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An exquisite 3,000-year-old sun pendant from the British Museum will be displayed in Stornoway this summer.

The stunning pendant, known as a gold bulla, is one of the most significant items of Bronze Age metalwork ever discovered in Britain and was found by a metal detectorist in the Shropshire Marches in May 2018.

It is going on show in Scotland for the first time, with Stornoway’s Museum & Tasglann nan Eilean hosting the extraordinary piece of jewellery as part of the prestigious British Museum Spotlight loans tour Gathering Light: A Bronze Age golden sun exhibition.

The exhibition will run from Saturday, June 10 to Saturday, September 16 and include other Bronze Age gold artefacts, including a gold lunula (amulet) discovered in an Irish bog and a hoard of Cornish torcs and rings.

Also on display will be a gold ring from the archaeological excavations at Cladh Hallan, South Uist, and local Bronze Age finds from the Museum & Tasglann nan Eilean collections.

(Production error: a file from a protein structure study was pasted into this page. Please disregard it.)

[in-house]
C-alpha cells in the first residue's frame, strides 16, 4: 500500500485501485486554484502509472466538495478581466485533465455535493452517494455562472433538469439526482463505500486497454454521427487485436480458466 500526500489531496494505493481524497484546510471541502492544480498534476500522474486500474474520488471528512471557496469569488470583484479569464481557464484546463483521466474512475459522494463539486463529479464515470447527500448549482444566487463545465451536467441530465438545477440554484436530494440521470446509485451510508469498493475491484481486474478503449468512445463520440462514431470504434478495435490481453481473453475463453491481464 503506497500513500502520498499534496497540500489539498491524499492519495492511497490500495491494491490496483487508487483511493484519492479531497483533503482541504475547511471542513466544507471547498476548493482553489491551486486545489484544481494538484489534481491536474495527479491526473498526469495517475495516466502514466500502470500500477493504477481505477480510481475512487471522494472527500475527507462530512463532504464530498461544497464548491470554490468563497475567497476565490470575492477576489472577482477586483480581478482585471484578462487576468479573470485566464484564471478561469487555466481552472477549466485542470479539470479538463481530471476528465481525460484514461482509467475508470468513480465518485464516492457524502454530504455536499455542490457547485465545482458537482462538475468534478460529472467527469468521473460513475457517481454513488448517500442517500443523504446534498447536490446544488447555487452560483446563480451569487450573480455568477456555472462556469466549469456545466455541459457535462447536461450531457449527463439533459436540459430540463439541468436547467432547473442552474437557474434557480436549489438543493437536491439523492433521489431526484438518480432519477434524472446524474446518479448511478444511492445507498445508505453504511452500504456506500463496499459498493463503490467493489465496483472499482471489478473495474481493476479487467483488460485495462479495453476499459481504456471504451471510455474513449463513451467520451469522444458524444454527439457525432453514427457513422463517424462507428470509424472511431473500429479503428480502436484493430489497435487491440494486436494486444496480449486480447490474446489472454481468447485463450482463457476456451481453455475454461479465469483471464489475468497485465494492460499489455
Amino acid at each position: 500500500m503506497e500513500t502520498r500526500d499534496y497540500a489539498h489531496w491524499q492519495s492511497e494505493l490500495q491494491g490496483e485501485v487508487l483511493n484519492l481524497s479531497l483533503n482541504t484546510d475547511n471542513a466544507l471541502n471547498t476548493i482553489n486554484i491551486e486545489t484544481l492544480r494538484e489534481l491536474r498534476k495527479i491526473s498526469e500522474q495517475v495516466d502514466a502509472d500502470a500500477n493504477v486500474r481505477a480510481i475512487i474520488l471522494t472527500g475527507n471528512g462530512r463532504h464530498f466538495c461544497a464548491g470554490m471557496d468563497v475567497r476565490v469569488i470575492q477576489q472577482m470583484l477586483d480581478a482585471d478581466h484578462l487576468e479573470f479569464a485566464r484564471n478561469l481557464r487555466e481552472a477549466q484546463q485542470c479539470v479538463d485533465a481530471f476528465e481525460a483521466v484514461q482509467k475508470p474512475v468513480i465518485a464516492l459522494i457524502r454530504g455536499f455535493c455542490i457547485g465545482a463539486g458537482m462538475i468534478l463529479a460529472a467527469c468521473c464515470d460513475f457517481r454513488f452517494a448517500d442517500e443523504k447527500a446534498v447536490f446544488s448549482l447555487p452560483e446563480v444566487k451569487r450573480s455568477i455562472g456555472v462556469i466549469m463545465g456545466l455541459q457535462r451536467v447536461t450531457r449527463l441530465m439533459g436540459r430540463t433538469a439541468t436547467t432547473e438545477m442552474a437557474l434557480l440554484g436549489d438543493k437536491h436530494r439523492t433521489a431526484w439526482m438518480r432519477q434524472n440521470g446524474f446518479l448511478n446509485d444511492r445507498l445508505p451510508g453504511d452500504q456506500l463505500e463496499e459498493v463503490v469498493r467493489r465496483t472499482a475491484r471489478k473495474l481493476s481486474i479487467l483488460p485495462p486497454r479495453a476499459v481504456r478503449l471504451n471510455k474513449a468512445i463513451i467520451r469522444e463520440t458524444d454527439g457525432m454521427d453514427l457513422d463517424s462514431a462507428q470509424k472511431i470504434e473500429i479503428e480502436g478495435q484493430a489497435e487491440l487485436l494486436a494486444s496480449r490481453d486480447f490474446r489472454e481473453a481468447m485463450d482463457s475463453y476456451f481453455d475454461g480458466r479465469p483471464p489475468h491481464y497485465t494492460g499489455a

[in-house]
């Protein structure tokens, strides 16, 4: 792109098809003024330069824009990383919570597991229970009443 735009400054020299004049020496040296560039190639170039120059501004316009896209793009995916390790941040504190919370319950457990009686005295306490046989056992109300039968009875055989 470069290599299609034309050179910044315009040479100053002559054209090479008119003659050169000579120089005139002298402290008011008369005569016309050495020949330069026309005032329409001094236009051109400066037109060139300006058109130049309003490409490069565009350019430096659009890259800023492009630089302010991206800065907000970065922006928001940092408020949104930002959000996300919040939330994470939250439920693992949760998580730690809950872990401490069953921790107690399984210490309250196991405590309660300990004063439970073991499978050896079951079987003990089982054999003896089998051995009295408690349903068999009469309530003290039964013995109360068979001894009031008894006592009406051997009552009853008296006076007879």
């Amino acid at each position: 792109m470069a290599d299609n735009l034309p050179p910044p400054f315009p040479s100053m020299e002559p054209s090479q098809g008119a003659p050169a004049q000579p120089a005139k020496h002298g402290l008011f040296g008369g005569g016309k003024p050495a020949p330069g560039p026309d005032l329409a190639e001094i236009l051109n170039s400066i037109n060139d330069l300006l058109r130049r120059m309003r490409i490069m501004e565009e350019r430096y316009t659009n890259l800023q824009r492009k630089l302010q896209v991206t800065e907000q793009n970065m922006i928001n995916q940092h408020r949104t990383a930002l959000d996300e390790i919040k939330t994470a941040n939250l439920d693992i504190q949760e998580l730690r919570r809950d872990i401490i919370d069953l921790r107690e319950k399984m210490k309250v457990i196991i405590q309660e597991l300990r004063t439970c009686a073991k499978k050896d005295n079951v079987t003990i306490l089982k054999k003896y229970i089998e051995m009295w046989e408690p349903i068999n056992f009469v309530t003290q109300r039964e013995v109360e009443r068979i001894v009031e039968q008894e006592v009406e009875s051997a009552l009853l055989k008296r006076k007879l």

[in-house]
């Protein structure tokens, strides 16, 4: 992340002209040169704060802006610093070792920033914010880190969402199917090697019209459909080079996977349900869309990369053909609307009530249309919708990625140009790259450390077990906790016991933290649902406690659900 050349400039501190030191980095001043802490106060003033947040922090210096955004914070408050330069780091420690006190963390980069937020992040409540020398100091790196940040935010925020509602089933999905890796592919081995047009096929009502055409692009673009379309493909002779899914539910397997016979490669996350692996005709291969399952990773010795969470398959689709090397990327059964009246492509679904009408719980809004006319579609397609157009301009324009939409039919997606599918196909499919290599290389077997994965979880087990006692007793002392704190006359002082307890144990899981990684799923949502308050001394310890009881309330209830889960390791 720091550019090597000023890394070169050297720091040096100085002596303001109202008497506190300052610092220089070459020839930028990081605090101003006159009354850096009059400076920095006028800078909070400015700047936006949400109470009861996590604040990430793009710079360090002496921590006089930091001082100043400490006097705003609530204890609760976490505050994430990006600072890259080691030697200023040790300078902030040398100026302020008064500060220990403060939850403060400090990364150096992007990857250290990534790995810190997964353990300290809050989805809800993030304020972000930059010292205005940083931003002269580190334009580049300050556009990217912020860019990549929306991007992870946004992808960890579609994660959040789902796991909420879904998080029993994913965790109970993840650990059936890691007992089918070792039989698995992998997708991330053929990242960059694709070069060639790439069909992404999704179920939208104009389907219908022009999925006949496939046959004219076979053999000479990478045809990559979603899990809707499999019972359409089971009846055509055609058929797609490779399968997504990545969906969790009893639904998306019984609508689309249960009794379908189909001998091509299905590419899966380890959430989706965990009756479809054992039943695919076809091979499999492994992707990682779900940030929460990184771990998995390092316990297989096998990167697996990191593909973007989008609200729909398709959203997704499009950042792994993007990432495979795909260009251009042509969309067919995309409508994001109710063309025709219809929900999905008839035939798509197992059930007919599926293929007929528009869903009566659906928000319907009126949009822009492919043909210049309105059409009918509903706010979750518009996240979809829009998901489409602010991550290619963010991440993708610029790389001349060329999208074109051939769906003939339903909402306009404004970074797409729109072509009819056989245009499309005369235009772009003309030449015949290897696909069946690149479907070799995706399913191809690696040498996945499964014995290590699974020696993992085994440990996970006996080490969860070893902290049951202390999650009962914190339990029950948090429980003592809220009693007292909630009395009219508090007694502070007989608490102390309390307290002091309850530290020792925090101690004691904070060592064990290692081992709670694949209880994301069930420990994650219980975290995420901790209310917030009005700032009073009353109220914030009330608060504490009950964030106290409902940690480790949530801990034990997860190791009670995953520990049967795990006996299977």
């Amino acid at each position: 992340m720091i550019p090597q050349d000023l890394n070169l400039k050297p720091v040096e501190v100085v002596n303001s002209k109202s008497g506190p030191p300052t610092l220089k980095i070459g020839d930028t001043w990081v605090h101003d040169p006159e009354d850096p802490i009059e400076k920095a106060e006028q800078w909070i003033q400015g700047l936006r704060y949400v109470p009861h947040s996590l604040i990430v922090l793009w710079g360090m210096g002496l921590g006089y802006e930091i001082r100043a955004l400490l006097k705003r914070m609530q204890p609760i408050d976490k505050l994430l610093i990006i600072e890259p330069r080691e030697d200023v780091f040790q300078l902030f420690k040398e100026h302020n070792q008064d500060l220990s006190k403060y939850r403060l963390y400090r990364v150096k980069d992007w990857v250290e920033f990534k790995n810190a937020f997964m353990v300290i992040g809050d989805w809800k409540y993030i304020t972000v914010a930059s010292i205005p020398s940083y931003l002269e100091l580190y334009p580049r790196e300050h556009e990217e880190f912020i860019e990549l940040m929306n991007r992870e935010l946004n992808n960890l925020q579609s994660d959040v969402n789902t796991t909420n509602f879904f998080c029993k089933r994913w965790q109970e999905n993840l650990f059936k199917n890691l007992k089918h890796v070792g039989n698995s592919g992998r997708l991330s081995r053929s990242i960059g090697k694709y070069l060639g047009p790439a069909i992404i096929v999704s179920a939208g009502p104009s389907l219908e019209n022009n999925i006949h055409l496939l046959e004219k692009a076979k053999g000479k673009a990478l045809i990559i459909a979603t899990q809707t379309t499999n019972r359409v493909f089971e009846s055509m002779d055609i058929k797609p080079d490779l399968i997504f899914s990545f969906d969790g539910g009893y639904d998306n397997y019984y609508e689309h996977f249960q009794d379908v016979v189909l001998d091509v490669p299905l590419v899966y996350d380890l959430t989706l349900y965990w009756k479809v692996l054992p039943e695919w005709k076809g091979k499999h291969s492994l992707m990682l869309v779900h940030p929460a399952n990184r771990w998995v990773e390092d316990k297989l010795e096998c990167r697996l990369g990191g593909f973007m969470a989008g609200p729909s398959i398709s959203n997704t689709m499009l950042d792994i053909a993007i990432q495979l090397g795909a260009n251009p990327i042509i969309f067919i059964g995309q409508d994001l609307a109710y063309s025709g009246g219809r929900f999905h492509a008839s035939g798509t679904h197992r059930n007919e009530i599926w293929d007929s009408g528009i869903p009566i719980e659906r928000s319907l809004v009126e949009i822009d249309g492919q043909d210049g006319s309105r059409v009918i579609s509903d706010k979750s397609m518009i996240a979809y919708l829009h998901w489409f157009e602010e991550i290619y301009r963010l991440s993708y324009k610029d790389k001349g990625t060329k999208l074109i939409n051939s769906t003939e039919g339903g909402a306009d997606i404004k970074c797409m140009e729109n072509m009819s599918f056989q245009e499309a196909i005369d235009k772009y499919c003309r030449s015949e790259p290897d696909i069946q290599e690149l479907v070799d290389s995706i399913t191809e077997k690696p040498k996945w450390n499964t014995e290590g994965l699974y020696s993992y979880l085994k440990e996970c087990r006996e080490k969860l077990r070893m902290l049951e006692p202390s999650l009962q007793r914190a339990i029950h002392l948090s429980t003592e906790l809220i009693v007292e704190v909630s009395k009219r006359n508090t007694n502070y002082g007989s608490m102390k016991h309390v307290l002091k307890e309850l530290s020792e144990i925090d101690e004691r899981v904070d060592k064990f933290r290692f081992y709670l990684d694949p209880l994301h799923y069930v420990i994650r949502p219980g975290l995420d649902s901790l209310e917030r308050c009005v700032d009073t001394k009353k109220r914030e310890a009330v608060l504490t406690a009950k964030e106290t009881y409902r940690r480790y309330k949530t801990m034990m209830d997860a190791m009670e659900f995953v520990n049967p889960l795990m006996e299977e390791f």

Caitriona MacCuish, Museum Development Officer at Museum & Tasglann nan Eilean, added: “We are delighted to host this British Museum spotlight loan giving local people and visitors the opportunity to see these internationally significant objects. Museum & Tasglann nan Eilean are proud to display fascinating objects found in the Outer Hebrides, which tell their own captivating stories, alongside such a spectacular artefact as the Shropshire sun pendant.”

Neil Wilkin, Curator of Early Europe at the British Museum, said: “The Shropshire sun pendant is an internationally significant object, reflecting the artistic brilliance of communities from the deep past and the social and religious connections that spanned western Europe.”